The U.S. is the world’s biggest cornea provider, sending more than 16,000 corneas to other countries in 2010, according to the Eye Bank Association of America. But Sri Lanka, which is 15 times smaller, actually donates about triple that number of corneas per capita each year.
There is no waiting list for eye tissue in Sri Lanka, and its people get first access to free corneas. About 40,000 have been transplanted locally since the beginning, but that still leaves a surplus each year.
Pakistan, an Islamic country where followers are typically required to be buried with all parts intact, has received some 20,000 corneas since overseas donations began, Cassim said. Egypt and Japan are two other major recipients, receiving 8,000 and 6,000 corneas respectively to date, he said.
But Sri Lanka cannot meet global demand on its own. An estimated 10 million people — 9 out of 10 in poor countries — suffer worldwide from corneal blindness that could be helped by a transplant if tissue and trained surgeons were available, according to U.S.-based SightLife, an eye bank that partners with developing countries. It has been working with Sri Lanka’s new government facility.
“Sri Lanka has long been known to be a country with an incredible heart for eye donation and a willingness to share surplus corneas to restore sight around the world,” said SightLife president Monty Montoya. “While efforts have been made to share information with other countries, I am not aware of any one location being able to replicate Sri Lanka’s success.”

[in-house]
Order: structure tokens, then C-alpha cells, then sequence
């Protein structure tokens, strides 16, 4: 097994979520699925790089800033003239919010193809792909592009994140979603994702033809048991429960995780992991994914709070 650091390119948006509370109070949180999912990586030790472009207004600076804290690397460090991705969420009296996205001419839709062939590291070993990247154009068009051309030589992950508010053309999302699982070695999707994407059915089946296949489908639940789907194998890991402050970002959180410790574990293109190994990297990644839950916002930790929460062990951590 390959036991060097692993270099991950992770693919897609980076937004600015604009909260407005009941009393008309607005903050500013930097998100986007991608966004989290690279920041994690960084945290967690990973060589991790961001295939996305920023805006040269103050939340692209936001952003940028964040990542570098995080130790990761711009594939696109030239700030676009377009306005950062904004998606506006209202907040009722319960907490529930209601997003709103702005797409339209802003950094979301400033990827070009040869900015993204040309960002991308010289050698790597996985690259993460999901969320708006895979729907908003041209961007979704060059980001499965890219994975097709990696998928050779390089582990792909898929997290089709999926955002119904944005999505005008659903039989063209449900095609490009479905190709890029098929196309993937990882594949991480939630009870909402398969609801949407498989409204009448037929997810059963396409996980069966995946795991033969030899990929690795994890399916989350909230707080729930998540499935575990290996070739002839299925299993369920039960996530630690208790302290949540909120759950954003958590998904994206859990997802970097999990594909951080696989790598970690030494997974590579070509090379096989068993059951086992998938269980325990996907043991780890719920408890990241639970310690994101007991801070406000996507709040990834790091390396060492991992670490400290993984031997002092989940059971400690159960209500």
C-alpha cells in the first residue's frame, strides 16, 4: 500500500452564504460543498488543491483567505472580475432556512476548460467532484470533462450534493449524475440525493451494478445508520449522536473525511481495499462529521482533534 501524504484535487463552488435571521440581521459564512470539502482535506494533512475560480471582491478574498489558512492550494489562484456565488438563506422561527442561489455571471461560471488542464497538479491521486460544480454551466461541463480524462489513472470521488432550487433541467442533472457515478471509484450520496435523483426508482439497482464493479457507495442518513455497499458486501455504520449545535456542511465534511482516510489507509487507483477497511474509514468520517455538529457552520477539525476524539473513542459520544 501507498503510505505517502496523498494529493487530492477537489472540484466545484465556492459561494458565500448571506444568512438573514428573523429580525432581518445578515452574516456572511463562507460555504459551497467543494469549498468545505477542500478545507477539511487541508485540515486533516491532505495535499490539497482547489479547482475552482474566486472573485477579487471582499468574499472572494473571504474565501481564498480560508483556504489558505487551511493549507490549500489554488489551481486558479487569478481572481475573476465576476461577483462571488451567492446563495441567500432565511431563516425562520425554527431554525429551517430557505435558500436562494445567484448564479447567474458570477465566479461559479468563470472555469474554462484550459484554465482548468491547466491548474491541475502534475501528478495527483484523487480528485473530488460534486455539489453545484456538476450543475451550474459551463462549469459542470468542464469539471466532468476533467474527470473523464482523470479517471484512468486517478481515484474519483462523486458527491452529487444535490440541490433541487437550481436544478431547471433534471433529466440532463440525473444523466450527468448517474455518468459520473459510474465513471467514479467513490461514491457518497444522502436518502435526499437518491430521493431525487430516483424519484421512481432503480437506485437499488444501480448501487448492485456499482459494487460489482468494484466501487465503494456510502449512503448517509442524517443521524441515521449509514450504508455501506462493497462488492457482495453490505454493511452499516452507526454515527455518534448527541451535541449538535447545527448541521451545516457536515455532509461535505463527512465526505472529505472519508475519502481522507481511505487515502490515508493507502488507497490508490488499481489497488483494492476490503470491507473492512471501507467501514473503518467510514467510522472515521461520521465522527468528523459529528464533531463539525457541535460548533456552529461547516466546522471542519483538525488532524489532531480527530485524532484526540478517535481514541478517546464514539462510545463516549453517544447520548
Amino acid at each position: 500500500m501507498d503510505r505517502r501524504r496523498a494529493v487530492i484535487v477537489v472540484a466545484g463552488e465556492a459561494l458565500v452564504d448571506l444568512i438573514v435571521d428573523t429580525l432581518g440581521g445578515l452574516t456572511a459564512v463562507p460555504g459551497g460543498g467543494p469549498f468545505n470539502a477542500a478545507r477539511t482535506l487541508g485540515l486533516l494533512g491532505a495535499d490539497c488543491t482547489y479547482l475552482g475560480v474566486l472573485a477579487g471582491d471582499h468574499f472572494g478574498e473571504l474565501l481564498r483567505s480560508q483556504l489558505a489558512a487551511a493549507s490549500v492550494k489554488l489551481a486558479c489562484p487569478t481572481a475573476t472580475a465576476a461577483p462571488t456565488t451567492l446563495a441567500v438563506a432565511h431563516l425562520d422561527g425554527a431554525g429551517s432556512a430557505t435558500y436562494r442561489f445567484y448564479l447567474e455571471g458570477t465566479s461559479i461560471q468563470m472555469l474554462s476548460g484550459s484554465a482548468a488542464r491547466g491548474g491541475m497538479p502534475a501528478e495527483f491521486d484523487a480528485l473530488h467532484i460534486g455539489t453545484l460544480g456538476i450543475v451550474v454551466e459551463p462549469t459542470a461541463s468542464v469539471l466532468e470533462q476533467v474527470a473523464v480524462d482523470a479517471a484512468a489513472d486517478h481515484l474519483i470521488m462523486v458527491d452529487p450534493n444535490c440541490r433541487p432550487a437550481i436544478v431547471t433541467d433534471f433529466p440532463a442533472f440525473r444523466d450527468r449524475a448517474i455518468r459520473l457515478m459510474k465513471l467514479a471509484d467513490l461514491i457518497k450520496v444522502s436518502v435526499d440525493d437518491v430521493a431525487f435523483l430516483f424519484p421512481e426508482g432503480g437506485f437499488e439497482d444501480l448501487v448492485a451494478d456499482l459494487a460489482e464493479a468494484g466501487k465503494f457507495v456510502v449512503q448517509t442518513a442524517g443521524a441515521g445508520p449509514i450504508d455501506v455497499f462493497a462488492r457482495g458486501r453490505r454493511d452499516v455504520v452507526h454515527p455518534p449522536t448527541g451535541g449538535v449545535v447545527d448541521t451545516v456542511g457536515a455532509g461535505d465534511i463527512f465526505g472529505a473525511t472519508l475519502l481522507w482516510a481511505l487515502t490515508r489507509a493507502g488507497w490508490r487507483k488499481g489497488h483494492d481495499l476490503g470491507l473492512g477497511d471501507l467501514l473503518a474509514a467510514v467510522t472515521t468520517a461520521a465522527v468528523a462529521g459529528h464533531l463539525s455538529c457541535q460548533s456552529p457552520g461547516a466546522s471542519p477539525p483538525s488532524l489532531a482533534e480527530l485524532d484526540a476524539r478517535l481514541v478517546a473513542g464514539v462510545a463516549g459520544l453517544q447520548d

Where possible, eye tissue should be transplanted within hours of death. That was done in the Colombo operating room where patients Siriwardana and Premathilake were stitched up with what looked like tiny fishing hooks, then bandaged and helped outside.
For Premathilake — whose sight was lost when an open can of acid spilled onto his face while working at a rubber factory — this is his last hope. His right eye still blinks, but there is nothing but an empty pink cavity inside. The stem cells attached to his left eye should help create a new window of sight that he hopes will allow him to go back to work, or at least carry out daily tasks without depending on his parents.
“I am extremely happy,” he said. “I didn’t know the man who died in his previous life, but I’m always going to say blessings for him during his next births.” AP reports.
Source: AP / Ada Derana